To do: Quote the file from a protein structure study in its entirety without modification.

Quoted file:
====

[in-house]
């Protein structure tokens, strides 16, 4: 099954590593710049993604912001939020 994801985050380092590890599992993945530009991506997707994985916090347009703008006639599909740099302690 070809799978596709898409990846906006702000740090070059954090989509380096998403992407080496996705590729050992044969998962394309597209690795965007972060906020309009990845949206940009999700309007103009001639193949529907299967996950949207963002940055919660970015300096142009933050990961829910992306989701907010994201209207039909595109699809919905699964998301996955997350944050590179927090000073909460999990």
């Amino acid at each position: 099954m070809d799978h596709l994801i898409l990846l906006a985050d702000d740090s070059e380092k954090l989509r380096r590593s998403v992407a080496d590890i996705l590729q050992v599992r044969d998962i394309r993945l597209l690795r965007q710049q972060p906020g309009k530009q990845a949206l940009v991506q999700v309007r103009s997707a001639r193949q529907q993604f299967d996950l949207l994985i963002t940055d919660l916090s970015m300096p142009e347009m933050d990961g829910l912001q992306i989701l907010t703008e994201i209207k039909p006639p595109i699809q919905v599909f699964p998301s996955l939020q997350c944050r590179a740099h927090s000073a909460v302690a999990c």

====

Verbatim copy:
[in-house]
């Protein structure tokens, strides 16, 4: 099954590593710049993604912001939020 994801985050380092590890599992993945530009991506997707994985916090347009703008006639599909740099302690 070809799978596709898409990846906006702000740090070059954090989509380096998403992407080496996705590729050992044969998962394309597209690795965007972060906020309009990845949206940009999700309007103009001639193949529907299967996950949207963002940055919660970015300096142009933050990961829910992306989701907010994201209207039909595109699809919905699964998301996955997350944050590179927090000073909460999990």
């Amino acid at each position: 099954m070809d799978h596709l994801i898409l990846l906006a985050d702000d740090s070059e380092k954090l989509r380096r590593s998403v992407a080496d590890i996705l590729q050992v599992r044969d998962i394309r993945l597209l690795r965007q710049q972060p906020g309009k530009q990845a949206l940009v991506q999700v309007r103009s997707a001639r193949q529907q993604f299967d996950l949207l994985i963002t940055d919660l916090s970015m300096p142009e347009m933050d990961g829910l912001q992306i989701l907010t703008e994201i209207k039909p006639p595109i699809q919905v599909f699964p998301s996955l939020q997350c944050r590179a740099h927090s000073a909460v302690a999990c």